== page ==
Any discussion on the formation of Trimble Knob must first grapple with
the Eocene intrusives themselves. Though geologists are unsure of
the origin of these intrusives, theories nonetheless abound.
These include the following:
- A regional basement fracture known as the 38th parallel lineament
provided a conduit for igneous activity during the Eocene.
- A nearby intrusive, which to this day provides heat for the
famous hot springs in Bath County, Virginia, supplied magma for igneous
activity in Highland County.
- A known global shift in plate tectonic motion during the Eocene
resulted in the formation of the Bermuda Rise. This shift was
also responsible for igneous activity in Highland County.
- The transition between thin oceanic lithosphere and thick
continental lithosphere along the divergent continental margin caused
small scale downwelling to occur. As a result, small scale
upwelling flow occurred beneath Highland County to compensate for mass
This upwelling flow drove igneous activity during the Eocene (Tso &
Surber, 2006; Tso et al., 2004).
In 1993, C. S. Southworth, K. J. Gray, and S. Sutter summarized the
merits of each of the above theories and suggested an alternative
theory. They proposed that the Eocene activity in Highland County
resulted from a combination of the above causes. In
other words, Southworth et al. posited that the young intrusives of
Highland County were emplaced due to a reactivation of basement
fractures (#1 above) as well as a directional shift in plate tectonic
motion (#3 above) during the Eocene. However, they added that
continued tectonic extension of North America along the divergent
margin during the Paleogene period likely contributed to the igneous
Surber, 2006; Tso et al., 2004). In the end, though, the exact
tectonic origin of these igneous bodies is unknown. Further study
needed in this regard.
Nevertheless, geologists are reasonably certain as to the local origin
of Trimble Knob. Because of its extensive brecciation (i.e. large
concentration of country rock xenoliths), circular cross-sectional
shape, and basaltic composition, it is generally proffered that Trimble
Knob is a basalt diatreme. Diatremes are carrot or funnel-shaped
volcanic plugs with steep walls that taper at depth and contain
brecciated igneous rocks. There are generally two models of
diatreme formation. In the first model, known as the magmatic
type, entrained gases
violently from rising magma as confining pressure is decreased near the
surface. The subsequent explosion fractures the surrounding
country rock, incorporating xenoliths into the rising magma. What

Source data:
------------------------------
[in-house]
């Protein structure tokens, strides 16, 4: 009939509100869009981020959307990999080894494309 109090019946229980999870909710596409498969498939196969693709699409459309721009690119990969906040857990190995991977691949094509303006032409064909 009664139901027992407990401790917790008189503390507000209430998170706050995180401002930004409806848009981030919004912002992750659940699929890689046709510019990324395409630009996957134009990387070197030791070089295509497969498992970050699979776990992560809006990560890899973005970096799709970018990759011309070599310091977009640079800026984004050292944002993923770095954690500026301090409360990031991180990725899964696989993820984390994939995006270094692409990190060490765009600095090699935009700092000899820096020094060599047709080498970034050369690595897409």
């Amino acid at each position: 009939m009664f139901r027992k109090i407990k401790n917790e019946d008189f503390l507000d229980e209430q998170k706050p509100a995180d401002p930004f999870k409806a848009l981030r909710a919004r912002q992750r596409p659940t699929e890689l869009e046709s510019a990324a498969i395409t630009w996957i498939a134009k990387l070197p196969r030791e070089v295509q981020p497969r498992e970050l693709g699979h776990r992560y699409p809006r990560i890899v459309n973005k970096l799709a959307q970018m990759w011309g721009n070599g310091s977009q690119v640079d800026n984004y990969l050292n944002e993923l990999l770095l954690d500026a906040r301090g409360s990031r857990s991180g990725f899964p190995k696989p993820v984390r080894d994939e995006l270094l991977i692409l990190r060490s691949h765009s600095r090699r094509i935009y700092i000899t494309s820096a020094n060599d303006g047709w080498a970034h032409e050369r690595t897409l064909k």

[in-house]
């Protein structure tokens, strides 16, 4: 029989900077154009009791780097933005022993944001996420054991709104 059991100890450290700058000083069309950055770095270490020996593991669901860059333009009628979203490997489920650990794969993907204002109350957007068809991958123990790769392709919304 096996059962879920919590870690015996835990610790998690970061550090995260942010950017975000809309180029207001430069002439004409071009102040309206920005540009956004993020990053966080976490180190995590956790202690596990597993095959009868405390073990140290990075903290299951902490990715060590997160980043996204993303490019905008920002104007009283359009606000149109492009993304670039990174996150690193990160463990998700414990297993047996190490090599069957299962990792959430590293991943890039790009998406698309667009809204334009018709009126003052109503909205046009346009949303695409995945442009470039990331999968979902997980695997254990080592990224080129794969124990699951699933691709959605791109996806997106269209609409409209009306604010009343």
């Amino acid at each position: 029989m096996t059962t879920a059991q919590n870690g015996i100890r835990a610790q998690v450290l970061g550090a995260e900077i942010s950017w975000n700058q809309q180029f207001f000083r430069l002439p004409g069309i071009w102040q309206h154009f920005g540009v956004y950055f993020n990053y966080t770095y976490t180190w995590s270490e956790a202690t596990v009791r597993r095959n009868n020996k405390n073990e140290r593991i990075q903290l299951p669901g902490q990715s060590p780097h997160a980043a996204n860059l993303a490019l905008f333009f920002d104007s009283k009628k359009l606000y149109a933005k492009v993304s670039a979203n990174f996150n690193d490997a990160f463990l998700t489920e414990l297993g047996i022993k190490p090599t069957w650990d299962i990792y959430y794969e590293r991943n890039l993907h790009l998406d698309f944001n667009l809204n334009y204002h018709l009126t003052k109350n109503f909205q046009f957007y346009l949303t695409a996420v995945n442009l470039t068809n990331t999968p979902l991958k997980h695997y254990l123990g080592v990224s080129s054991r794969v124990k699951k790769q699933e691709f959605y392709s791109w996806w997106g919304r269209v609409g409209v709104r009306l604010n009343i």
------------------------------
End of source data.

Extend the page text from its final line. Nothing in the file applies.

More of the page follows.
is more, this explosion opens a funnel-shaped hole in the ground which
continues to expand downward as successive explosions occur and/or as
the brecciated country rock continues to collapse inward (Rakovan,
2006). On the
surface, around the rim of the funnel-shaped hole, are typically
deposits of volcanic tuff or other pyroclastic material derived from
the original and successive explosions. However, these tuffs are
rarely preserved due to erosion (Tso & Surber, 2006).
The second model for diatreme formation is known as the phreatomagmatic
model differs from the magmatic type in that the escaping gases that
cause eruption are not derived principally from the magma itself, but
from water in the surrounding country rock (Rakovan, 2006). The
associated explosions in this model are typically much more powerful
than the magmatic type because they are steam-driven and most likely
involve copious amounts of ground water. Most geologists contend
that the Trimble Knob diatreme is of the phreatomagmatic type.
This is because of its large horizontal cross-section (indicating a
explosive event) and its presence amidst ancient aquifers such as the
Millboro Shale. Figure 5 is a graphic representation of how the
phreatomagmatic diatreme forms. In general, the magmatic diatreme
forms in a similar manner, save there is usually little or no
|Figure 5: Phreatomagmatic
Diatreme Formation. Magma moves upward and
encounters ground water (A). Ground water vaporizes explosively
causing a funnel-shaped
crater to form (B). Funnel-shaped crater migrates downward as
occur and/or the walls of the crater collapse inward (C). Taken
from Tso et al., 2004.
It must be noted that Trimble Knob's conical shape (Figure 2) is not
derived from pyroclastic material sloping away from the exposed edge of
funnel-shaped diatreme (Figure 5c). These pyroclastic materials
have been eroded and are no longer present in the study area.
Rather, its shape is the result of differential weathering between the
highly-resistant basalt diatreme and the less-resistant country rock.
Over the intervening 35 million years since
its emplacement, the diatreme has weathered considerably less than the
enclosing sedimentary rocks. The result is the diatreme today
stands in higher
relief than the adjacent shales and carbonates. Thus,
a hill is formed. The conical shape of the hill is a
morphological necessity of the circular horizontal cross-section of the
original volcanic plug.
Igneous rocks are rare in the Valley and Ridge province of
Virginia. Therefore, when they are found, they are of intense
interest to geologists. Trimble Knob and other intrusives in the
Valley and Ridge have confounded geologists for well over a
century. Only recently have scientists begun to understand these
elusive igneous bodies. However, there is still much work that
needs to be done. The question yet to be answered conclusively
concerns the tectonic origin of the magma that produced Trimble
Knob. Until this is solved, Trimble Knob will remain as curious
and as mystifying as ever.
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